At some point or another, you are going to need to get a document notarized. In order to do that, you will have to seek out the services of a notary public. While notarization is a relatively simple process, it carries immense legal weight. Being a notary public is big job with important duties and responsibilities. Due to the constant need for notarizations, notarial services are always in demand. In this article, we are going to tell you exactly how to become a notary.
What is a Notary Public?
Before we can dive into how to become a notary, let us first clarify what a notary public (NP) is. A NP acts as an unbias witness to the signing, or notarization, of important documents. To be more specific, a NP helps prevent fraud and forgeries. Therefore, the role of a NP is quite important. Read on to find out exactly what is involved in the notarization process.
What Happens During a Notarization?
When done correctly, the process of notarizing a document is relatively simple. While specific requirements and notary laws vary by state, the basic process tends to be similar in most states. Below are the five basic steps of a notarization.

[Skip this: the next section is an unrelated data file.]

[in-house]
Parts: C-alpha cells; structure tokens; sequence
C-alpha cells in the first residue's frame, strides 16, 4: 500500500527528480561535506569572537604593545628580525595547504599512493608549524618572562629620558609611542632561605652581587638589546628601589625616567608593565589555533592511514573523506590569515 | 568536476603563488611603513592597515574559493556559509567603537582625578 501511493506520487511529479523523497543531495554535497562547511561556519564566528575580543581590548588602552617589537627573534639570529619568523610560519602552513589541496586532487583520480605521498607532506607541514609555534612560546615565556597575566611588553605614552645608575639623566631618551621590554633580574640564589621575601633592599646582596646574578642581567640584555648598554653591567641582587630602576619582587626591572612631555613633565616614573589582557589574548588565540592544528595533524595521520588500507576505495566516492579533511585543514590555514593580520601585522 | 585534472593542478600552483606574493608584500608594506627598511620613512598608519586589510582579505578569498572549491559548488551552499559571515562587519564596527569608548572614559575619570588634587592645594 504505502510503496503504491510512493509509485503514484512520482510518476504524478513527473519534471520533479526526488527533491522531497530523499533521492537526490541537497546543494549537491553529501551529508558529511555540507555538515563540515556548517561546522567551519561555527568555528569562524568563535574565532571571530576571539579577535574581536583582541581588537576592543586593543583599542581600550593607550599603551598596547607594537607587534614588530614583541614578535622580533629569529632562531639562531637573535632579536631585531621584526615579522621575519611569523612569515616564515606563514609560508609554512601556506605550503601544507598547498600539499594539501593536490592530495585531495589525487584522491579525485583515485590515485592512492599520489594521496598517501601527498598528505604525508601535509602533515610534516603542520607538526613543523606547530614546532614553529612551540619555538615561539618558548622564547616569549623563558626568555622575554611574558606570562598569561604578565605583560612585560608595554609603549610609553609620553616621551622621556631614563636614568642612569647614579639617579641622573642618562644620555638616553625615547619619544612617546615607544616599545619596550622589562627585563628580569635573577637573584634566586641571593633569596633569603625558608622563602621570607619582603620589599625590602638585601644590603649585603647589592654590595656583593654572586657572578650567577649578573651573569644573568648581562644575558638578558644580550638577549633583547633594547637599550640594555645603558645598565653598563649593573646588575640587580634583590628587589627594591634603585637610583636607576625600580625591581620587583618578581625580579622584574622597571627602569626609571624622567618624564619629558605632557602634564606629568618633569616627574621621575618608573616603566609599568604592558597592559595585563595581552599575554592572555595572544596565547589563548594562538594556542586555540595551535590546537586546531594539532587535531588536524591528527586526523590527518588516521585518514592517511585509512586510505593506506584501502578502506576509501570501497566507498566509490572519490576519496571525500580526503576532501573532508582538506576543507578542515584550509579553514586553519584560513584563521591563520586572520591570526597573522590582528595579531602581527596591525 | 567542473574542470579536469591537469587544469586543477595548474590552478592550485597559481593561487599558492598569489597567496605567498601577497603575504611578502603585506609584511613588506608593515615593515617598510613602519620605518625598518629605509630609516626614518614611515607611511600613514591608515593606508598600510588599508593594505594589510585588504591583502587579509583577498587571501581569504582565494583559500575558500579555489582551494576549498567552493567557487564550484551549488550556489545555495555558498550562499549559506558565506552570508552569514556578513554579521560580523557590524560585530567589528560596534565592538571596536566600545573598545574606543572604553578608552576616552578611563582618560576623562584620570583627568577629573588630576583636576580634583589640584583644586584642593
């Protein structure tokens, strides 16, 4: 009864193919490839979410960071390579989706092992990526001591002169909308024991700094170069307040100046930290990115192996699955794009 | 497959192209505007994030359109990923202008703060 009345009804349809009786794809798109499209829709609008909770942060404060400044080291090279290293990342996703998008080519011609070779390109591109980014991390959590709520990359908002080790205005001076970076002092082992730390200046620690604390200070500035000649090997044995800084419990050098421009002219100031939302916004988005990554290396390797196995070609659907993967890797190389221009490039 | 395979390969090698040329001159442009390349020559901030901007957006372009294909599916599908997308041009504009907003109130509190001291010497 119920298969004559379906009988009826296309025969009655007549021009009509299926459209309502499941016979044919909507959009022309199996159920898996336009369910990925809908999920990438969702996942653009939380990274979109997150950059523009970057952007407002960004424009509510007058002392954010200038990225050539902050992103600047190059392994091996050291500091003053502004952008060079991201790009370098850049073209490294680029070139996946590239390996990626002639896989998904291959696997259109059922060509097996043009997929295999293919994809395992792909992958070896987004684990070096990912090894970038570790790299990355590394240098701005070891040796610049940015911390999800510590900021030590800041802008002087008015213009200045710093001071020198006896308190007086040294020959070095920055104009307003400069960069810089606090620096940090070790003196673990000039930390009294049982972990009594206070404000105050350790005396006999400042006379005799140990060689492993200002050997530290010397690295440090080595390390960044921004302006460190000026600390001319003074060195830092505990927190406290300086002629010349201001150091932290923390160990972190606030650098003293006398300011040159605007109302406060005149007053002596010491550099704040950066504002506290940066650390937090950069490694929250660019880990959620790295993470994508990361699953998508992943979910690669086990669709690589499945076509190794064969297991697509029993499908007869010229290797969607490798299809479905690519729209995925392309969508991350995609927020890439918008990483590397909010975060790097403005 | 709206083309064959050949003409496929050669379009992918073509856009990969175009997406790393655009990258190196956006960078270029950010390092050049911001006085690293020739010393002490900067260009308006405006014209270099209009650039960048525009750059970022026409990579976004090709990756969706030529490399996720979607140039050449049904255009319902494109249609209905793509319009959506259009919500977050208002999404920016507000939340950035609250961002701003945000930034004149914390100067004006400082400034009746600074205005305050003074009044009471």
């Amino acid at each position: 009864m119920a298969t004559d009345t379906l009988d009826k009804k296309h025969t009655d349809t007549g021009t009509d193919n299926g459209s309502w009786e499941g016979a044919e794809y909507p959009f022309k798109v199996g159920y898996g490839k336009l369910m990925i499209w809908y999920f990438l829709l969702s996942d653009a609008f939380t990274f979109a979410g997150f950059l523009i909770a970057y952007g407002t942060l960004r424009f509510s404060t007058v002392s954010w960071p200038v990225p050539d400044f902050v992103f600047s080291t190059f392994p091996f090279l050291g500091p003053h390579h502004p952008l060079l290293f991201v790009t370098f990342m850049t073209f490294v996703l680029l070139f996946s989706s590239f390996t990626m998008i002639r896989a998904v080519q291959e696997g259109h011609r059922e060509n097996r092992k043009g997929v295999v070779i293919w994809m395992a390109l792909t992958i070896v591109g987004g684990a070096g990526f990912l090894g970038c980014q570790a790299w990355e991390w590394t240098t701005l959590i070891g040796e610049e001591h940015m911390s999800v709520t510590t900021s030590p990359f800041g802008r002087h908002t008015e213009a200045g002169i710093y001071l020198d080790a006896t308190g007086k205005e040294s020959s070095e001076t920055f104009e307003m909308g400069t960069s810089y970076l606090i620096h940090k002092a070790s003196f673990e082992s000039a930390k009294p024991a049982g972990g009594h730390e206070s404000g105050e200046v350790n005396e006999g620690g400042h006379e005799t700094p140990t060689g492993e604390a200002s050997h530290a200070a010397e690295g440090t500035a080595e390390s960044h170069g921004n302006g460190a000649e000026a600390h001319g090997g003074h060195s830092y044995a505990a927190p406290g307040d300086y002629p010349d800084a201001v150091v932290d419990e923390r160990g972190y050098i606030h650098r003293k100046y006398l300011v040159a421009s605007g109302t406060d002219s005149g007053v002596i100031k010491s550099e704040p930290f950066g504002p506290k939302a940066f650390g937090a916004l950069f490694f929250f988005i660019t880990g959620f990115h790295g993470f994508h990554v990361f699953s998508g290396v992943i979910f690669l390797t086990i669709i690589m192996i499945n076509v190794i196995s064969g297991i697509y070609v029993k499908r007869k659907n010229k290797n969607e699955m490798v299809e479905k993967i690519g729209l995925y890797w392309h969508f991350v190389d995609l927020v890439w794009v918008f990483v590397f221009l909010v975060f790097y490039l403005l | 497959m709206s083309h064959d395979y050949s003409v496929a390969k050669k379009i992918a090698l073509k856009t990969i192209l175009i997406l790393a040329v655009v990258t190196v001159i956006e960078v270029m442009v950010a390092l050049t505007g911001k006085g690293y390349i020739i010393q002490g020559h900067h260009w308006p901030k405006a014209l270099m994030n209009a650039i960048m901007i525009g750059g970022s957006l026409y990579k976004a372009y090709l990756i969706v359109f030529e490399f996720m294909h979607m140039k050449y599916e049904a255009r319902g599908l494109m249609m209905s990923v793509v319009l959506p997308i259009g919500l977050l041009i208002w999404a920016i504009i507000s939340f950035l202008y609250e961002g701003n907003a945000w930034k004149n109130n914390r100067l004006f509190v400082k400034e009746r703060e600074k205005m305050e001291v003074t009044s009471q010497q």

A NP does much more than simply watch someone sign a piece of paperwork. First and foremost, a NP must confirm the true and authentic identity of each signing party. They must do this by comparing the person signing to a current, valid form of photo identification. The most commonly used forms of identification are a valid passport or driver’s license. Certain states will also allow military or state-issued photo identification cards. Birth certificates and social security cards are not accepted.
In general, the basic elements of the identification card should include:
- A recent, accurate photo
- Brief physical description (eye and hair color, height, etc)
- Issuing authority (i.e. the state of Texas for a Texas driver’s license)
A quick google search will tell you which documents are accepted in your particular state.
2. Confirmation of Consent
Once the NP has properly confirmed the identity of all signing parties, they will confirm consent. That is to say, the NP will ask the person signing if they are doing so by choice and on their own free will. This is an important step in fighting fraudulent signatures. Sadly, it is not unheard of that someone is forced to sign a document against their will.
Furthermore, the NP will confirm that the signing party understands the document in full. This understanding should be reached before the point of notarization. A notary is not legally allowed to advise upon the contents of a document they are notarizing. More on the difference between a NP and a lawyer later.
3. Oath of Affirmation